The book ‘Rural Reflections’ by Stuart Haddon-Riddoch, explains the brief commercial history of the Venus Trap
This company [A.A.Fenn] was advertising the new ‘Venus’ Magpie Trap in a March 1990 issue of The Shooting News, still priced at £12.95p, but now ‘also catches rabbit / rats etc’. Their January 1990 price list describes the ‘Venus’ Corvid Catcher as
‘A very versatile catching device suitable for magpies, rabbits, etc. Made with l”xl”x14G weld mesh. 20″x12”x4 ½ “ approx, when closed. To set: sides apart to their fullest extent then raise treadle till sides are kept apart. Keep fingers away from edges after setting. Corvids: Place in position in rough herbage so that entry is made from one end, or from above. Camouflage, then bait with eggs, dead chicks, rabbit, etc. Make sure the trap is firm when set and secure it if thought necessary. Can be set in hedge out of reach of dogs etc. Rabbits: Can be caught on runs through undergrowth, fences, etc. Camouflage trap well. In some situations carrots can be used as bait. Captives can easily be extracted if one spring is unhooked. Lubricate the spring slides for easy operation. The trap will also catch rats, squirrels, etc.’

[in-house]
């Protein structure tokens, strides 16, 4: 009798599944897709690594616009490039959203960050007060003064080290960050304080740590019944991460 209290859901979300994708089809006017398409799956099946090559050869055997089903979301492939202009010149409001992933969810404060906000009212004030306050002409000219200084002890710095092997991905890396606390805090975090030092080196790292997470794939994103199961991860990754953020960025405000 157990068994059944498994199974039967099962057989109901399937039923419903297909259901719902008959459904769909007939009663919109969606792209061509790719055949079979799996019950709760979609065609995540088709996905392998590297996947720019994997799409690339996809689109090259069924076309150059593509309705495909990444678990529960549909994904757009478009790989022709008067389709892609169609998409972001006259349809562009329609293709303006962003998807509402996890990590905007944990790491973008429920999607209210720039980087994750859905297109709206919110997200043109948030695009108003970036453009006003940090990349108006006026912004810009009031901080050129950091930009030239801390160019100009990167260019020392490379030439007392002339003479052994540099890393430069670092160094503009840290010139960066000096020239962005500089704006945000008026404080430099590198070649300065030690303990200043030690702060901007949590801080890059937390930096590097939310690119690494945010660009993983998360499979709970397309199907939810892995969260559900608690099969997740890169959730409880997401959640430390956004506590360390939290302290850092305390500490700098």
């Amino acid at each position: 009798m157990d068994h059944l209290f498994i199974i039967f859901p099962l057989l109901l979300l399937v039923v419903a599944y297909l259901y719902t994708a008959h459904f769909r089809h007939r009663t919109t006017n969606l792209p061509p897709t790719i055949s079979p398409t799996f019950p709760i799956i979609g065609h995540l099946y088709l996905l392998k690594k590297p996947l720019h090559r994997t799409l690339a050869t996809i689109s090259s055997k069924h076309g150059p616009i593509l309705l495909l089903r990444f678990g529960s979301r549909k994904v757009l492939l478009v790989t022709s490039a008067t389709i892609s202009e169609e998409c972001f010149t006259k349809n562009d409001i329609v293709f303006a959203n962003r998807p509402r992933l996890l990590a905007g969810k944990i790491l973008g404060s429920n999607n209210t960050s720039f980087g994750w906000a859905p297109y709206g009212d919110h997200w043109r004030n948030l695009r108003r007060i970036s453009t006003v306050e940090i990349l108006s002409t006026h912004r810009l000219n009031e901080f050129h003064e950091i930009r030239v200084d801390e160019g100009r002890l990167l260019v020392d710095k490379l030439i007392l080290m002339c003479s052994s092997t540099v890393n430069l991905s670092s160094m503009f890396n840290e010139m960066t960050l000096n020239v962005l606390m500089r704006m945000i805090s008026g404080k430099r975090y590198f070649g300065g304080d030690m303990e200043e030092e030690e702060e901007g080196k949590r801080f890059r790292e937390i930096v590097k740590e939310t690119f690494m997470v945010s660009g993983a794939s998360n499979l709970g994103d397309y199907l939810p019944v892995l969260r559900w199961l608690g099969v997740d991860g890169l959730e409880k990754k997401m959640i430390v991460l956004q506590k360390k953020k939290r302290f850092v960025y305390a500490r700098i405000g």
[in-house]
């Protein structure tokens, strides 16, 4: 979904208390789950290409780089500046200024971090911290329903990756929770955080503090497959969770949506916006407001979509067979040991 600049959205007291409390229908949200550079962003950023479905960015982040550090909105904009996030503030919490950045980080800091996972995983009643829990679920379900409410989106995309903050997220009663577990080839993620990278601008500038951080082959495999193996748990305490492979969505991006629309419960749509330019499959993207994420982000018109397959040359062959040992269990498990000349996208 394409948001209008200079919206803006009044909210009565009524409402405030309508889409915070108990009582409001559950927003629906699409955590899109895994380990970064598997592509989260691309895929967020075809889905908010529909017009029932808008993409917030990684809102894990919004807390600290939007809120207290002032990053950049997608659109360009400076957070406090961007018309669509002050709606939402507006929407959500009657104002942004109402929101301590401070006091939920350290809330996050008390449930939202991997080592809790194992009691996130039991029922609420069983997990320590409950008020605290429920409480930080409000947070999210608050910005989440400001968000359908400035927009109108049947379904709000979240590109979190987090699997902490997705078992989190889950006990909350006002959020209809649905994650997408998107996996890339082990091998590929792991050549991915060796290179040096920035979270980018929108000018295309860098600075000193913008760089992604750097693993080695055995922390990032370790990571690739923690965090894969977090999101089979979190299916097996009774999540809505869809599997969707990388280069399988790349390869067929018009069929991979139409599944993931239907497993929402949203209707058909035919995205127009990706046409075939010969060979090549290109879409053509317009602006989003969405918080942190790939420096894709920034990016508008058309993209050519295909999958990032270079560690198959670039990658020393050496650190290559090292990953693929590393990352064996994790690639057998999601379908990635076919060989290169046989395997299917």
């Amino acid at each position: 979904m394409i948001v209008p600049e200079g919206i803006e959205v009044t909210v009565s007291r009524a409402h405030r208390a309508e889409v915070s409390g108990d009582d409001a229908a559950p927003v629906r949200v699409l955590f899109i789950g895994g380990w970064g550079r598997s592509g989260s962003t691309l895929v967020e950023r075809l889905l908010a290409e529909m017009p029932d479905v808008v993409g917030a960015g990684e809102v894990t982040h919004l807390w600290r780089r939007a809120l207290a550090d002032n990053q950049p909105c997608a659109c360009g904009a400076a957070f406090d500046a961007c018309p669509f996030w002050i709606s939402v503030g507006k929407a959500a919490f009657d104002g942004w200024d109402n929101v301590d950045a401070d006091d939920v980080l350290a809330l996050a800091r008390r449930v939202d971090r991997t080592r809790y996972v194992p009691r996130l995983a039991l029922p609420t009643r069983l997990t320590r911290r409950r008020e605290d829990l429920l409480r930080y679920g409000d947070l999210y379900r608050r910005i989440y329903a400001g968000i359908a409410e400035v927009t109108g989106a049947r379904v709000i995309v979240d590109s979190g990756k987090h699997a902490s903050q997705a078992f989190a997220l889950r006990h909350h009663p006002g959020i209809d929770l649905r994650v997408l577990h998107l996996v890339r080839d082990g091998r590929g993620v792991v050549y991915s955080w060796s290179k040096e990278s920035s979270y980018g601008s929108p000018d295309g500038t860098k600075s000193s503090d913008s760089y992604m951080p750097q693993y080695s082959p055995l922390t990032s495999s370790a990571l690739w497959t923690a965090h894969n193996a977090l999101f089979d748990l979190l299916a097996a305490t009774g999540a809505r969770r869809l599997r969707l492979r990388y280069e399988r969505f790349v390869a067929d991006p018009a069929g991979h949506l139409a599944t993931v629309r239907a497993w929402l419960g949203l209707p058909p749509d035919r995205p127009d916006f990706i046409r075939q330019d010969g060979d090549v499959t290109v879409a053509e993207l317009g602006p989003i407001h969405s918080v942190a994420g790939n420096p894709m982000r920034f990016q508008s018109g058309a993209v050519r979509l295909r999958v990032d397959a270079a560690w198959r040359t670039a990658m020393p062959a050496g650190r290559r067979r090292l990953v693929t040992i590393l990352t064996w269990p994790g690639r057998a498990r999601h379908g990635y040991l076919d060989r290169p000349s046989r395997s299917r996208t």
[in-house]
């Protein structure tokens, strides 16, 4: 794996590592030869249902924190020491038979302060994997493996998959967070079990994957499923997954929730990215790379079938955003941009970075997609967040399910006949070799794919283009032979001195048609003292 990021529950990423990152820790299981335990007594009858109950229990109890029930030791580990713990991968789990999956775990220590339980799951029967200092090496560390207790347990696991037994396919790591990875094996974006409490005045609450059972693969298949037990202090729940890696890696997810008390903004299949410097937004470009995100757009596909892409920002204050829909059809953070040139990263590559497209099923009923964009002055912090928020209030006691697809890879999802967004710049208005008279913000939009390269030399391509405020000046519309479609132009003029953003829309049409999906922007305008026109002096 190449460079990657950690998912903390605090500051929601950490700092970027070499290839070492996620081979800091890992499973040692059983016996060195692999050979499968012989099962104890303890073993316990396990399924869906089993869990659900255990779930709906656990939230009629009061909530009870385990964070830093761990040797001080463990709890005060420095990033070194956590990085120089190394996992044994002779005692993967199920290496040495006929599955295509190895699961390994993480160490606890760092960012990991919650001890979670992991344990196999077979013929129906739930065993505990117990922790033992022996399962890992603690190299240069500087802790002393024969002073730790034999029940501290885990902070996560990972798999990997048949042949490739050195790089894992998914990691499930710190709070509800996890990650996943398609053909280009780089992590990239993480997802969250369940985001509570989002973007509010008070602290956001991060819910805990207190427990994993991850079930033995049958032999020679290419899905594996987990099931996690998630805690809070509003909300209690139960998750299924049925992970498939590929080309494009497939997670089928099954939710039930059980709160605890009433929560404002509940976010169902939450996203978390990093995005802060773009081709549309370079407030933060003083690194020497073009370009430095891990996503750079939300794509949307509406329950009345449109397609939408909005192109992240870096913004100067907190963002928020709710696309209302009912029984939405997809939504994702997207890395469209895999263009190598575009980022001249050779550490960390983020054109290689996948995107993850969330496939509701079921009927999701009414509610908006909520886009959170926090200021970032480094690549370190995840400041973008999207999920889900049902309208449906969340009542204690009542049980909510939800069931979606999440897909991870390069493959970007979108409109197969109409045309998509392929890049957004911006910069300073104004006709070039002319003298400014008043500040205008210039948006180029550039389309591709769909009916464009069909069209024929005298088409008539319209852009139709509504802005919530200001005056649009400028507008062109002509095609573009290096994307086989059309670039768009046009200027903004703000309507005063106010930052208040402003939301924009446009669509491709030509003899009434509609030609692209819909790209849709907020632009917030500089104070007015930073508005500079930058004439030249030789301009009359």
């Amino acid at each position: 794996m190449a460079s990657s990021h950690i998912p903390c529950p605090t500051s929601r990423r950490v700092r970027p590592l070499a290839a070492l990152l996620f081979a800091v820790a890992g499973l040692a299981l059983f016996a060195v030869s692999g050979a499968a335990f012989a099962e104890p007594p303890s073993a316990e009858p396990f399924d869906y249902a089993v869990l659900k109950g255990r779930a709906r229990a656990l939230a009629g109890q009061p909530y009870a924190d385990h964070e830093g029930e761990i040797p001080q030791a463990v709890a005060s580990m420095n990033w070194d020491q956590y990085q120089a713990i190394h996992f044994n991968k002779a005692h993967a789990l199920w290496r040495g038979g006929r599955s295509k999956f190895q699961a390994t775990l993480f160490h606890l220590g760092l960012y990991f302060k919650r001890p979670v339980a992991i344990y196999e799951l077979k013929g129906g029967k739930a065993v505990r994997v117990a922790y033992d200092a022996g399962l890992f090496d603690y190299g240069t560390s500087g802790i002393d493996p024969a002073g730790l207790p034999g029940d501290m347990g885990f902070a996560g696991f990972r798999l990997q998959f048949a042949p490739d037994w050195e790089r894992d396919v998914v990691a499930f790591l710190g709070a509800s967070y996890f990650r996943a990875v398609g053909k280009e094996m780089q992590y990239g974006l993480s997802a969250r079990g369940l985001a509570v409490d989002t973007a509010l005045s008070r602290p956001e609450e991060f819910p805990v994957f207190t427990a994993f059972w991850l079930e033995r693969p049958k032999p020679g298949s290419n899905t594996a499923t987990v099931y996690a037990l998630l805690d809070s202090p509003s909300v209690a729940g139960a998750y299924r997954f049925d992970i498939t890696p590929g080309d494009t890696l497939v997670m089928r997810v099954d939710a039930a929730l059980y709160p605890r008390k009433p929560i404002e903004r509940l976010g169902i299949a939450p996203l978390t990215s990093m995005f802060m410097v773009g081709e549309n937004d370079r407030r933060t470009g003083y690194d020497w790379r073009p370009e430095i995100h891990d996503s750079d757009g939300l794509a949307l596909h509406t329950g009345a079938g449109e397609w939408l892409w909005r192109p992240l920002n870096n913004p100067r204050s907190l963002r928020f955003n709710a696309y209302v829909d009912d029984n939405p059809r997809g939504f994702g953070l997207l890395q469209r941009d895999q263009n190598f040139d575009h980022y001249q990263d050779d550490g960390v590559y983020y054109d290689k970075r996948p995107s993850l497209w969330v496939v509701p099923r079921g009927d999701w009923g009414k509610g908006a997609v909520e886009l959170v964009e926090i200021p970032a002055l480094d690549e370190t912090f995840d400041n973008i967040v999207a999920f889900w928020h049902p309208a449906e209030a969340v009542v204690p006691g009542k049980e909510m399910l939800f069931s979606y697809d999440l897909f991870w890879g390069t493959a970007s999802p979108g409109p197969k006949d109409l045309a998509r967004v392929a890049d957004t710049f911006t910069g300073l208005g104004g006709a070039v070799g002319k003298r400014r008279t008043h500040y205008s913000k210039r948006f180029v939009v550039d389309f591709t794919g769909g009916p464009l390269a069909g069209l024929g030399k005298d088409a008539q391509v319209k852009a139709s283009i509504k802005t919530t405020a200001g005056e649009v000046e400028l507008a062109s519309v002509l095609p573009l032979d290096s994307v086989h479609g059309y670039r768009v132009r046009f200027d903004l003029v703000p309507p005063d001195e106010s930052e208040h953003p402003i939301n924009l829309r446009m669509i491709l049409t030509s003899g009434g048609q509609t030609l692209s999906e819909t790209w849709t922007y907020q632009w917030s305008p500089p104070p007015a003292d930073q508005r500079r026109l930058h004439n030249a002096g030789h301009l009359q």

The Shooting Times later carried a short article under the heading, MAFF Warning on Magpie Traps, which stated. ‘Owners of 50 magpie traps from a company in Worcester could be breaking the law, as the trap which uses a spring has not been approved for sale. It is not offence to own one of these traps but it is an offence to use one. The trap does not meet the standards of humaneness and efficacy required under section eight of the Pests Act 1954.